Some widely used codecs require licensing fees on the part of the software maker, meaning they can't offer free software that can handle these standard file formats. That said, the impressive open-source Shotcut does a lot of the same things that the paid applications in this roundup do, including things like chroma-keying and picture-in-picture. Shotcut is completely open-source and free, while another free option, Lightworks has paid options that remove a p output resolution limit.
Though Mac users don't have the sheer number of software choices available for PCs, Apple fans interested in editing video are well served, by four products in particular. At the entry level, the surprisingly capable and enjoyable-to-use iMovie comes free with every Mac sold since at least In the midrange, there's Adobe Premiere Elements, which is cross-platform between Macs and PCs, and offers a lot more features and lots of help with creating effects.
Final Cut is a deceptively simple application that resembles iMovie in its interface and ease of use, but it offers massively deep capabilities, and many third-party apps integrate with it for even more power. Premiere Pro uses a more traditional timeline and adds a large ecosystem of companion apps and plug-ins. It also excels in collaboration features. We still live in the days of talkies, so you want to be able to edit the audio in your digital moves as well as the images.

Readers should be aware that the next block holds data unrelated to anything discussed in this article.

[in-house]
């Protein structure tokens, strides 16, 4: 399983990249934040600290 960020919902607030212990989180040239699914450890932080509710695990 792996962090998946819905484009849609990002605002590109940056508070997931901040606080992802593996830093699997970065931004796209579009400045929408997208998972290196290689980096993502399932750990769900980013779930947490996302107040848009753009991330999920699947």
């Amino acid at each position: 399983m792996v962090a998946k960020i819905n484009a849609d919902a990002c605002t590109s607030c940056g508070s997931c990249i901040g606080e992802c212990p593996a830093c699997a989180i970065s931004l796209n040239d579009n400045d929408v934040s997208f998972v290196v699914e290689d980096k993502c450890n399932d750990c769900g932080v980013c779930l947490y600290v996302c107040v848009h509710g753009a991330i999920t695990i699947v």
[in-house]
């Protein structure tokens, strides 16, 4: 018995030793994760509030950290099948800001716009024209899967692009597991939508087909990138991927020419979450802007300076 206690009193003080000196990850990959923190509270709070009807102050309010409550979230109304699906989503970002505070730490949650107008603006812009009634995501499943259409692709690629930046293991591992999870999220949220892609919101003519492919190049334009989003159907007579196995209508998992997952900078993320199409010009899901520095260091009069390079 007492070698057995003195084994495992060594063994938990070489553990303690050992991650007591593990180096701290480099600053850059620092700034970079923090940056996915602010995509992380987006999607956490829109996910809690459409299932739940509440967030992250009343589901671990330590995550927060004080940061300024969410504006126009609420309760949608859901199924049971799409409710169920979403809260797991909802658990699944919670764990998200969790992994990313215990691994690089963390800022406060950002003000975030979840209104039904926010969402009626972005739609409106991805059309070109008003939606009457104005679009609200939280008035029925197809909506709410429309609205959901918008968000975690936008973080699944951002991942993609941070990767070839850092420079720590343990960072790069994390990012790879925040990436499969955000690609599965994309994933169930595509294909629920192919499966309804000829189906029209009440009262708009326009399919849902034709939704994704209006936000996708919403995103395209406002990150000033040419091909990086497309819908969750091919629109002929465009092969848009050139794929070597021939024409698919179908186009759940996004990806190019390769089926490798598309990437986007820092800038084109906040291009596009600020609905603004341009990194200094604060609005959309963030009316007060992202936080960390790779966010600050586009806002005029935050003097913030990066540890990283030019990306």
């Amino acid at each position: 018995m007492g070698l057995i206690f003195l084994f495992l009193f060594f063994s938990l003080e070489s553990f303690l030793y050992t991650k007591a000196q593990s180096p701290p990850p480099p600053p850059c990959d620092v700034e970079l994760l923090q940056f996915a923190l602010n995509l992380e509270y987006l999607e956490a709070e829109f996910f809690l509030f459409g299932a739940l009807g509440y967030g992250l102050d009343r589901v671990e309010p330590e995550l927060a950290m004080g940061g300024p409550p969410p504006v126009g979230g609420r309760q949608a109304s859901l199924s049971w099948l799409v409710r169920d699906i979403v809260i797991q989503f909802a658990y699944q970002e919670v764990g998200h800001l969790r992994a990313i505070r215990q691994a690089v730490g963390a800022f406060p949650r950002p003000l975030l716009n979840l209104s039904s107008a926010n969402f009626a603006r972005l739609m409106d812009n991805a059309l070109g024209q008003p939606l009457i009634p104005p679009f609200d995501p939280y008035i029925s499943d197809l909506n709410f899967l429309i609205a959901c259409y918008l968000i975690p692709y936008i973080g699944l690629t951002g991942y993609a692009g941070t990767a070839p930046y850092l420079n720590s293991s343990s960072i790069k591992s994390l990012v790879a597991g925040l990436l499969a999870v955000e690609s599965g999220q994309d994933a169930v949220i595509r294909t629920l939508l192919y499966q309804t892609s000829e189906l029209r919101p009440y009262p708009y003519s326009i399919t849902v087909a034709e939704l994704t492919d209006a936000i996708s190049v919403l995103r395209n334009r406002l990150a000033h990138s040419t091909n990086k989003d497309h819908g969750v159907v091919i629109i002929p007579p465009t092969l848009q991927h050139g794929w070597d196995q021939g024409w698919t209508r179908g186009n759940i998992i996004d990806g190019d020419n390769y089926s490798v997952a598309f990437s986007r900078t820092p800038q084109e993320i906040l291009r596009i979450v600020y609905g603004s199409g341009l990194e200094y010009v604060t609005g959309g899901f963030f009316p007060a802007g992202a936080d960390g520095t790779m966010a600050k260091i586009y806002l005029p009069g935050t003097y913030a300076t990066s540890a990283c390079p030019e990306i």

Most of the products included here offer canned background music, and many, such as Pinnacle Studio, can even tailor the soundtrack to the exact length of your movie. All of these programs can separate audio and video tracks, and most can clean up background noise and add environmental audio effects such as concert hall reverb. A couple of the products have an auto-ducking feature, which lowers background music during dialog—a definite pro-level plus.
There are more video editing software applications than we can fit into this roundup of the best options, which includes only software rated three stars and higher.
Top 5 Best Free Video Editing Software for Mac
The best known among them is probably Vegas Movie Studio , which was recently acquired by Magix from Sony. Sony's product used a very cluttered interface that more resembled high-end professional video editing software from the early days of the craft. Magix has made some progress in simplifying it and bringing it up to par with the competition, but more work is needed for it to be included here.
Longtime pro video editors will note the absence of Avid Media Composer, which is simply too unwieldy for PCMag's primarily consumer audience. The video editing application you choose depends on your budget, the equipment you're using, and how serious you are. Fortunately, you're spoiled for choice with the products available. Peruse our in-depth reviews of enthusiast-level video editing software reviews linked below to see which is the right one for you. One final note about the features table at the top of this story: Check marks represent differentiating, above-the-call-of-duty features, rather than essential ones.
So, just because Nero Video and Wondershare Filmora don't have any checks, it doesn't mean they're not good choices. In fact, both offer decent basic editing on a budget. Clear, flexible interface. Lots of organizational tools. Responsive speed. Ultimate power in video editing. Rich ecosystem of video production apps. Excellent stabilization. Unlimited multi-cam angles. No keyword tagging for media.
Some techniques require additional applications such as After Effects or SpeedGrade. Wide selection of fun video-creation tools. Clear, simple interface. Multipoint Motion tracking. Multicam editing. HTML5 video page creation. Stop-motion tool. Middle-of-the-road rendering speeds. No search for effects or media.
Create movies, YouTube videos and more with these awesome programs